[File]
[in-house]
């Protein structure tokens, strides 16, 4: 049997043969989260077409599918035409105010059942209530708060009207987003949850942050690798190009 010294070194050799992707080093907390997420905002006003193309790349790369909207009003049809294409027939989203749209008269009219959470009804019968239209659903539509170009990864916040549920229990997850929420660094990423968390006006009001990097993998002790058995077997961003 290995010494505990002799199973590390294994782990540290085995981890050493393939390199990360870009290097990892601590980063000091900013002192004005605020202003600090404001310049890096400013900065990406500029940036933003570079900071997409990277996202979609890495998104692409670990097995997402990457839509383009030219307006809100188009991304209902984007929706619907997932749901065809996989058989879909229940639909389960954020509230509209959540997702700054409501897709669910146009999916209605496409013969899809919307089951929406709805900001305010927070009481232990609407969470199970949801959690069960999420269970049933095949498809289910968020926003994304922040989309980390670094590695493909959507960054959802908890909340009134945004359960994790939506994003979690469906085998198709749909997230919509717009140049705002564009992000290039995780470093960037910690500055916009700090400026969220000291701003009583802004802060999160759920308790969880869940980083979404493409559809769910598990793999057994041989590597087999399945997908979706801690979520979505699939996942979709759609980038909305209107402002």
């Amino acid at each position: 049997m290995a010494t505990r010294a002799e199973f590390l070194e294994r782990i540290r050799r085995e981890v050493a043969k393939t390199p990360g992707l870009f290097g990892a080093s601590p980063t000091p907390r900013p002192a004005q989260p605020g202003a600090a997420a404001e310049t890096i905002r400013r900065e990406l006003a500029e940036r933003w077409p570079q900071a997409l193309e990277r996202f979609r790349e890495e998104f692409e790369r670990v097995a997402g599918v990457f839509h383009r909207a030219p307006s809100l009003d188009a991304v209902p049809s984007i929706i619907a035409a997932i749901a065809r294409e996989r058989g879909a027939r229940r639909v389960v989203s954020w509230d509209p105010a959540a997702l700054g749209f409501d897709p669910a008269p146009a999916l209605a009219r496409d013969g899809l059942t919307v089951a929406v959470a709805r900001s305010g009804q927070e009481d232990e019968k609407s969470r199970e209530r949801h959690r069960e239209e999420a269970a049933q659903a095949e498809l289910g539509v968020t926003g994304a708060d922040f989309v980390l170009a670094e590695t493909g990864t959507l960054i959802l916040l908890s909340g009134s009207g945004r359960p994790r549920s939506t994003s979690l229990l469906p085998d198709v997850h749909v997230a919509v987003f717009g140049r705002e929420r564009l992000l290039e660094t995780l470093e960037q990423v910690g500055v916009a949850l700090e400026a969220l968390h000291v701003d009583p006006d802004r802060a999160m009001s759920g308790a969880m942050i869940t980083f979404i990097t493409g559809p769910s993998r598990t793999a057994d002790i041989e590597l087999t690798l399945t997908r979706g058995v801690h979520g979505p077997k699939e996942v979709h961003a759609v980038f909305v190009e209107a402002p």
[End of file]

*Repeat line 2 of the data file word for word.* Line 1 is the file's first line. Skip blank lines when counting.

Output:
């Protein structure tokens, strides 16, 4: 049997043969989260077409599918035409105010059942209530708060009207987003949850942050690798190009 010294070194050799992707080093907390997420905002006003193309790349790369909207009003049809294409027939989203749209008269009219959470009804019968239209659903539509170009990864916040549920229990997850929420660094990423968390006006009001990097993998002790058995077997961003 290995010494505990002799199973590390294994782990540290085995981890050493393939390199990360870009290097990892601590980063000091900013002192004005605020202003600090404001310049890096400013900065990406500029940036933003570079900071997409990277996202979609890495998104692409670990097995997402990457839509383009030219307006809100188009991304209902984007929706619907997932749901065809996989058989879909229940639909389960954020509230509209959540997702700054409501897709669910146009999916209605496409013969899809919307089951929406709805900001305010927070009481232990609407969470199970949801959690069960999420269970049933095949498809289910968020926003994304922040989309980390670094590695493909959507960054959802908890909340009134945004359960994790939506994003979690469906085998198709749909997230919509717009140049705002564009992000290039995780470093960037910690500055916009700090400026969220000291701003009583802004802060999160759920308790969880869940980083979404493409559809769910598990793999057994041989590597087999399945997908979706801690979520979505699939996942979709759609980038909305209107402002």